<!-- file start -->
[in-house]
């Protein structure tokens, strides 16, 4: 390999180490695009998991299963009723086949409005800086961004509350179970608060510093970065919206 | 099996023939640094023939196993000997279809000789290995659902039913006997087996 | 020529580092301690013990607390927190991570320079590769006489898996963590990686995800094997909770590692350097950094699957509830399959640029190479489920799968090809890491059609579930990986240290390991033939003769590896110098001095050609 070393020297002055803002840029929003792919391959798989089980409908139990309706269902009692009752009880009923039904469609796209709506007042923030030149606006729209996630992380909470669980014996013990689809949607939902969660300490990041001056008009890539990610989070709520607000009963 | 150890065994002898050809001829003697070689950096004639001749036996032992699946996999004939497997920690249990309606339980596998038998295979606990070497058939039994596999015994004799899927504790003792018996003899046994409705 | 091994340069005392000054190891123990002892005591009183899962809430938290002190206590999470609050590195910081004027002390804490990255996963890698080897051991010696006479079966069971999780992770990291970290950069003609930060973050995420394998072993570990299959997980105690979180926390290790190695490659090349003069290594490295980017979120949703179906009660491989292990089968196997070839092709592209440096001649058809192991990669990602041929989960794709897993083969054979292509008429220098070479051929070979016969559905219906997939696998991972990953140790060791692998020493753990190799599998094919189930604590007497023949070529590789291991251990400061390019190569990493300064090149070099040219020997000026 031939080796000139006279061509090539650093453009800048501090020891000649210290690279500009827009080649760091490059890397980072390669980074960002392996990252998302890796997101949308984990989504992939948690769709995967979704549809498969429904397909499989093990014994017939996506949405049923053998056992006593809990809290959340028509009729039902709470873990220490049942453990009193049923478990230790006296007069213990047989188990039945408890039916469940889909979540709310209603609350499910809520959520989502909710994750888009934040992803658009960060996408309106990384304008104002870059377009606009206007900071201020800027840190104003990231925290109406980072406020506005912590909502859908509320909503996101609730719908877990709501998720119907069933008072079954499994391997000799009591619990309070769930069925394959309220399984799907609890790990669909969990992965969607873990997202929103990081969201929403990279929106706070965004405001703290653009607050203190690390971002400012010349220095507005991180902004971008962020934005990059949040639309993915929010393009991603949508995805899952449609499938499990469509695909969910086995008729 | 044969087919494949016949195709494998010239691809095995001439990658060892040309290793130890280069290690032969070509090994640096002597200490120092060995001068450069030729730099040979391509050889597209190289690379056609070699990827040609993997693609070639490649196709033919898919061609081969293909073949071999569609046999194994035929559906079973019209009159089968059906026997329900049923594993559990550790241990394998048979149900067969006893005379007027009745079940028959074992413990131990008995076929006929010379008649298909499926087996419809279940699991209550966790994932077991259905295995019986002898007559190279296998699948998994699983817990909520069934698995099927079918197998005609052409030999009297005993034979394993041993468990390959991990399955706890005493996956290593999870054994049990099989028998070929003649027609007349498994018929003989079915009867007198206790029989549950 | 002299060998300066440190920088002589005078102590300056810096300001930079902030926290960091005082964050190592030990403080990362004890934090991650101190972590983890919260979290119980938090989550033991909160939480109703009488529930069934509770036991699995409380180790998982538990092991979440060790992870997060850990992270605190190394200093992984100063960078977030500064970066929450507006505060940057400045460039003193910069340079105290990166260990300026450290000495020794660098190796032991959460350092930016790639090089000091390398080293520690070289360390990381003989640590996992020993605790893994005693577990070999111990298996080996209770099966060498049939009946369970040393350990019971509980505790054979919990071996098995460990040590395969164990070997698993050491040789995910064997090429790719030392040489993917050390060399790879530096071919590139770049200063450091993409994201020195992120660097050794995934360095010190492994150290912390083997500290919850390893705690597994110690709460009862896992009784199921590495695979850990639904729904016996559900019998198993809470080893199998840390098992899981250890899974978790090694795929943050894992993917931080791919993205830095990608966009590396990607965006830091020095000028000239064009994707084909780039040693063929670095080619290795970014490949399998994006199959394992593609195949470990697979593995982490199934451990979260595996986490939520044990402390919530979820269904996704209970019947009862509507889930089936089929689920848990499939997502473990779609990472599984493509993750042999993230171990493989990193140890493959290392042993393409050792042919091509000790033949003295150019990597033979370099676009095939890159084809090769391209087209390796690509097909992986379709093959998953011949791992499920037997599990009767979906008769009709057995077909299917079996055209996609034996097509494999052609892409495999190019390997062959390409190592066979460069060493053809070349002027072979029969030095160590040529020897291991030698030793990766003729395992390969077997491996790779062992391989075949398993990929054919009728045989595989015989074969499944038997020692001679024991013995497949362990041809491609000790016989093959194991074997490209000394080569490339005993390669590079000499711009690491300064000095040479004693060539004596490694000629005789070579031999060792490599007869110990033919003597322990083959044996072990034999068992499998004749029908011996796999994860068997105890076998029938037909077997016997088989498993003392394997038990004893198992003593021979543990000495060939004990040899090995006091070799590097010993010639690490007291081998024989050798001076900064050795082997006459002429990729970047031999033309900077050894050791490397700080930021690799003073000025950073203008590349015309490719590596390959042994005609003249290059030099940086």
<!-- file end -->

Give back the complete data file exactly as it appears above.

[in-house]
């Protein structure tokens, strides 16, 4: 390999180490695009998991299963009723086949409005800086961004509350179970608060510093970065919206 | 099996023939640094023939196993000997279809000789290995659902039913006997087996 | 020529580092301690013990607390927190991570320079590769006489898996963590990686995800094997909770590692350097950094699957509830399959640029190479489920799968090809890491059609579930990986240290390991033939003769590896110098001095050609 070393020297002055803002840029929003792919391959798989089980409908139990309706269902009692009752009880009923039904469609796209709506007042923030030149606006729209996630992380909470669980014996013990689809949607939902969660300490990041001056008009890539990610989070709520607000009963 | 150890065994002898050809001829003697070689950096004639001749036996032992699946996999004939497997920690249990309606339980596998038998295979606990070497058939039994596999015994004799899927504790003792018996003899046994409705 | 091994340069005392000054190891123990002892005591009183899962809430938290002190206590999470609050590195910081004027002390804490990255996963890698080897051991010696006479079966069971999780992770990291970290950069003609930060973050995420394998072993570990299959997980105690979180926390290790190695490659090349003069290594490295980017979120949703179906009660491989292990089968196997070839092709592209440096001649058809192991990669990602041929989960794709897993083969054979292509008429220098070479051929070979016969559905219906997939696998991972990953140790060791692998020493753990190799599998094919189930604590007497023949070529590789291991251990400061390019190569990493300064090149070099040219020997000026 031939080796000139006279061509090539650093453009800048501090020891000649210290690279500009827009080649760091490059890397980072390669980074960002392996990252998302890796997101949308984990989504992939948690769709995967979704549809498969429904397909499989093990014994017939996506949405049923053998056992006593809990809290959340028509009729039902709470873990220490049942453990009193049923478990230790006296007069213990047989188990039945408890039916469940889909979540709310209603609350499910809520959520989502909710994750888009934040992803658009960060996408309106990384304008104002870059377009606009206007900071201020800027840190104003990231925290109406980072406020506005912590909502859908509320909503996101609730719908877990709501998720119907069933008072079954499994391997000799009591619990309070769930069925394959309220399984799907609890790990669909969990992965969607873990997202929103990081969201929403990279929106706070965004405001703290653009607050203190690390971002400012010349220095507005991180902004971008962020934005990059949040639309993915929010393009991603949508995805899952449609499938499990469509695909969910086995008729 | 044969087919494949016949195709494998010239691809095995001439990658060892040309290793130890280069290690032969070509090994640096002597200490120092060995001068450069030729730099040979391509050889597209190289690379056609070699990827040609993997693609070639490649196709033919898919061609081969293909073949071999569609046999194994035929559906079973019209009159089968059906026997329900049923594993559990550790241990394998048979149900067969006893005379007027009745079940028959074992413990131990008995076929006929010379008649298909499926087996419809279940699991209550966790994932077991259905295995019986002898007559190279296998699948998994699983817990909520069934698995099927079918197998005609052409030999009297005993034979394993041993468990390959991990399955706890005493996956290593999870054994049990099989028998070929003649027609007349498994018929003989079915009867007198206790029989549950 | 002299060998300066440190920088002589005078102590300056810096300001930079902030926290960091005082964050190592030990403080990362004890934090991650101190972590983890919260979290119980938090989550033991909160939480109703009488529930069934509770036991699995409380180790998982538990092991979440060790992870997060850990992270605190190394200093992984100063960078977030500064970066929450507006505060940057400045460039003193910069340079105290990166260990300026450290000495020794660098190796032991959460350092930016790639090089000091390398080293520690070289360390990381003989640590996992020993605790893994005693577990070999111990298996080996209770099966060498049939009946369970040393350990019971509980505790054979919990071996098995460990040590395969164990070997698993050491040789995910064997090429790719030392040489993917050390060399790879530096071919590139770049200063450091993409994201020195992120660097050794995934360095010190492994150290912390083997500290919850390893705690597994110690709460009862896992009784199921590495695979850990639904729904016996559900019998198993809470080893199998840390098992899981250890899974978790090694795929943050894992993917931080791919993205830095990608966009590396990607965006830091020095000028000239064009994707084909780039040693063929670095080619290795970014490949399998994006199959394992593609195949470990697979593995982490199934451990979260595996986490939520044990402390919530979820269904996704209970019947009862509507889930089936089929689920848990499939997502473990779609990472599984493509993750042999993230171990493989990193140890493959290392042993393409050792042919091509000790033949003295150019990597033979370099676009095939890159084809090769391209087209390796690509097909992986379709093959998953011949791992499920037997599990009767979906008769009709057995077909299917079996055209996609034996097509494999052609892409495999190019390997062959390409190592066979460069060493053809070349002027072979029969030095160590040529020897291991030698030793990766003729395992390969077997491996790779062992391989075949398993990929054919009728045989595989015989074969499944038997020692001679024991013995497949362990041809491609000790016989093959194991074997490209000394080569490339005993390669590079000499711009690491300064000095040479004693060539004596490694000629005789070579031999060792490599007869110990033919003597322990083959044996072990034999068992499998004749029908011996796999994860068997105890076998029938037909077997016997088989498993003392394997038990004893198992003593021979543990000495060939004990040899090995006091070799590097010993010639690490007291081998024989050798001076900064050795082997006459002429990729970047031999033309900077050894050791490397700080930021690799003073000025950073203008590349015309490719590596390959042994005609003249290059030099940086």